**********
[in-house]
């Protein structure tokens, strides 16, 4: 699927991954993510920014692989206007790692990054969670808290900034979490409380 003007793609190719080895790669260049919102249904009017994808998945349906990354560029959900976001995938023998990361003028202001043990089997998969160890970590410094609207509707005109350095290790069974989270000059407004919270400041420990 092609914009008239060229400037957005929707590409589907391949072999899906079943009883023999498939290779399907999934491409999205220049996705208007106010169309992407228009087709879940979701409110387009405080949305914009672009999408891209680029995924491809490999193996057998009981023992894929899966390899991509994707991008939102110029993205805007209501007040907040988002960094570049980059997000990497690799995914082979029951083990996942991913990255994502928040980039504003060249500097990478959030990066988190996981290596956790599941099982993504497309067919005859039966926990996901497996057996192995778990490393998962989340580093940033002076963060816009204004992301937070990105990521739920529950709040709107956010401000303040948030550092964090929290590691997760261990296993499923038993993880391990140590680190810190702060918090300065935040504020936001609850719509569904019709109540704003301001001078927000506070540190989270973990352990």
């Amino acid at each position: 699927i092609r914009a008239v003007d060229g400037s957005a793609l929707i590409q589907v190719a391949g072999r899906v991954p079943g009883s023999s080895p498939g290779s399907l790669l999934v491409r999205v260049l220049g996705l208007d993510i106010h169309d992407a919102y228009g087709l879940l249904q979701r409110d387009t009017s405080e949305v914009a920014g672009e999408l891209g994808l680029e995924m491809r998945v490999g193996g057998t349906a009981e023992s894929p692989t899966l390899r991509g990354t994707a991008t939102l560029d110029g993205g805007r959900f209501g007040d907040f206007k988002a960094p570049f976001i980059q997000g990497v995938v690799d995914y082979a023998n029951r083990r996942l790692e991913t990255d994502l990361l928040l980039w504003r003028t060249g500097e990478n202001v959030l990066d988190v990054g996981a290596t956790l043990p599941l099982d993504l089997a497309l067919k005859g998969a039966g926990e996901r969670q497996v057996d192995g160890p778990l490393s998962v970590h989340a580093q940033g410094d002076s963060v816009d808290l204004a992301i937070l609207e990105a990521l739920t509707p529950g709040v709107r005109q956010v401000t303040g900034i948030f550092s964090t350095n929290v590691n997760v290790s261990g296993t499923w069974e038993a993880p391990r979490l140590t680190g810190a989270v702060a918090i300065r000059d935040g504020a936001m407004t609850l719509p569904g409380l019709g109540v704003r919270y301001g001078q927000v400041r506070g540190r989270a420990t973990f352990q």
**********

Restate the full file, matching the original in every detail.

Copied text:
[in-house]
């Protein structure tokens, strides 16, 4: 699927991954993510920014692989206007790692990054969670808290900034979490409380 003007793609190719080895790669260049919102249904009017994808998945349906990354560029959900976001995938023998990361003028202001043990089997998969160890970590410094609207509707005109350095290790069974989270000059407004919270400041420990 092609914009008239060229400037957005929707590409589907391949072999899906079943009883023999498939290779399907999934491409999205220049996705208007106010169309992407228009087709879940979701409110387009405080949305914009672009999408891209680029995924491809490999193996057998009981023992894929899966390899991509994707991008939102110029993205805007209501007040907040988002960094570049980059997000990497690799995914082979029951083990996942991913990255994502928040980039504003060249500097990478959030990066988190996981290596956790599941099982993504497309067919005859039966926990996901497996057996192995778990490393998962989340580093940033002076963060816009204004992301937070990105990521739920529950709040709107956010401000303040948030550092964090929290590691997760261990296993499923038993993880391990140590680190810190702060918090300065935040504020936001609850719509569904019709109540704003301001001078927000506070540190989270973990352990």
């Amino acid at each position: 699927i092609r914009a008239v003007d060229g400037s957005a793609l929707i590409q589907v190719a391949g072999r899906v991954p079943g009883s023999s080895p498939g290779s399907l790669l999934v491409r999205v260049l220049g996705l208007d993510i106010h169309d992407a919102y228009g087709l879940l249904q979701r409110d387009t009017s405080e949305v914009a920014g672009e999408l891209g994808l680029e995924m491809r998945v490999g193996g057998t349906a009981e023992s894929p692989t899966l390899r991509g990354t994707a991008t939102l560029d110029g993205g805007r959900f209501g007040d907040f206007k988002a960094p570049f976001i980059q997000g990497v995938v690799d995914y082979a023998n029951r083990r996942l790692e991913t990255d994502l990361l928040l980039w504003r003028t060249g500097e990478n202001v959030l990066d988190v990054g996981a290596t956790l043990p599941l099982d993504l089997a497309l067919k005859g998969a039966g926990e996901r969670q497996v057996d192995g160890p778990l490393s998962v970590h989340a580093q940033g410094d002076s963060v816009d808290l204004a992301i937070l609207e990105a990521l739920t509707p529950g709040v709107r005109q956010v401000t303040g900034i948030f550092s964090t350095n929290v590691n997760v290790s261990g296993t499923w069974e038993a993880p391990r979490l140590t680190g810190a989270v702060a918090i300065r000059d935040g504020a936001m407004t609850l719509p569904g409380l019709g109540v704003r919270y301001g001078q927000v400041r506070g540190r989270a420990t973990f352990q």